You could recover the cost of joining with one free stay at a luxury hotel such as Sofitel Gold Coast or Grand Mercure at The Vintage in the Hunter. When you add discounts on meals of up to 50%, and 10% off the best rate of the day (which is usually much lower than rack rates) it’s easy to see how you can save money.
The benefit of Advantage Plus is amplified when teemed with the company’s other promotions such as free breakfast for children under 15. Buffet breakfast for two adults and two children under 15 at Novotel Brisbane is a bargain at $28 (which is the usual price for an adult).
“We have some 300 hotels to select from and there are no difficulties with actually using the accommodation benefits,” says Accor Asia Pacific’s general manager communications, Peter Hook. See www.accorhotels.com.au.
Loyalty deserves luxury
Would you like your bath drawn? Your favourite champagne chilling by your beside? Or a Ferrari in the driveway ready for a spin?
Instead of rewarding customers with points, some high-end luxury hotel groups are showering them with VIP recognitions and rewards that make them feel pampered and special, and part of an exclusive club. Added-extras include complimentary room upgrades, early check-ins and late check-outs, welcome gifts, concierge services, exclusive offers and personalised service.
The Club of Small Luxury Hotels of the World, which represents 480 hotels in 70 countries, is free to join and members are eligible for their personalised tailored service, complimentary upgrades and special offers. Leading Hotels of the World also has a programme called Leaders Club where customers fill out a pre-arrival dossier with detailed information about their stay. See www.slh.com, www.lhw.com.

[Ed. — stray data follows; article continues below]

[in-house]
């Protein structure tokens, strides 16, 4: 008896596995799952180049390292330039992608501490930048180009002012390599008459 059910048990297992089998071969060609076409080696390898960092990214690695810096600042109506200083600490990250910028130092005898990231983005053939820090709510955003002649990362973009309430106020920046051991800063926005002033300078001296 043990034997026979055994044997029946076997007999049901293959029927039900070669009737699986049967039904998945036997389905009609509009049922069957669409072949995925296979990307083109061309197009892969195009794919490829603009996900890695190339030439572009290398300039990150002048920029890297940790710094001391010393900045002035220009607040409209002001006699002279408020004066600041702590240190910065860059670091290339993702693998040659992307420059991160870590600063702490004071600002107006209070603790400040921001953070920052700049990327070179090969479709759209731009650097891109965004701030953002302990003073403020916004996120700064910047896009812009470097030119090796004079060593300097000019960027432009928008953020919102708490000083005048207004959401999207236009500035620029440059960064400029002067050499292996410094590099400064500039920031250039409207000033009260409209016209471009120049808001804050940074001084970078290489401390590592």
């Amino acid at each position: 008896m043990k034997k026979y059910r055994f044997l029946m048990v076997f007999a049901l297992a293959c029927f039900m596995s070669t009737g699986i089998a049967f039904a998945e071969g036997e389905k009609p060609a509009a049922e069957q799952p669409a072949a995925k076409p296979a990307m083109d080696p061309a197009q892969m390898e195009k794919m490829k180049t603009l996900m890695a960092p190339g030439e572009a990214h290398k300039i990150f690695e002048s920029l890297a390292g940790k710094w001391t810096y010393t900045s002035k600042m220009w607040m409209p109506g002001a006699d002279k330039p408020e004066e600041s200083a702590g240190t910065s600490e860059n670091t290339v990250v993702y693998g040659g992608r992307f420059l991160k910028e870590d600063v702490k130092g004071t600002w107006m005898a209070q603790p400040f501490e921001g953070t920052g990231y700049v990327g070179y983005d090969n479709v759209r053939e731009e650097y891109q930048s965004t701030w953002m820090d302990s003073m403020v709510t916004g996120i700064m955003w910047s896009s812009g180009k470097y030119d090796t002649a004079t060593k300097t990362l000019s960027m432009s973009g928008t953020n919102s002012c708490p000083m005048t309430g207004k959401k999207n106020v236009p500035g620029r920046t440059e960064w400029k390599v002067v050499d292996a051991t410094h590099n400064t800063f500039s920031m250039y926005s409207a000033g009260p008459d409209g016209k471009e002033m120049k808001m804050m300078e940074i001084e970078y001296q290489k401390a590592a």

Travel membership rewards
If saving money on dining, entertainment, activities and attractions is high on the agenda then it’s worth considering a hospitality pass such as the Welcome to WA Pass or the Entertainment Book.
The Entertainment Book is a restaurant and activity guide that provides 25% discount or 2-for-1 offers from hundreds of restaurants and other attractions such as cinemas, bowling centres and amusement parks throughout Australia and New Zealand. Accommodation discounts are between 30% and 50% off rack rates.
“Our programme is a way for people to try new restaurants and other businesses while saving money at the same time,” says Entertainment Publications of Australia’s managing director, Ben Johnson.
The books cost between $50 and $65, and are sold through non-profit groups as a fund raiser. Organisations such as the Cancer Council of New South Wales raised $5 million last year through book sales. There are no restrictions or blackout periods and the book is valid for one year. See www.wapass.com.au, www.entertainmentbook.com.au.
Join the club
An alternative to choosing one hotel group is to use a booking service with a loyalty program such as HotelClub. The group represents 48,000 accommodation choices in 126 countries. The free program allows you to earn member dollars which can be used to pay for part of your next booking. This way you are rewarded for loyalty but also free to choose from a variety of accommodation options, including internet specials and last-minute prices. See www.hotelclub.com.au.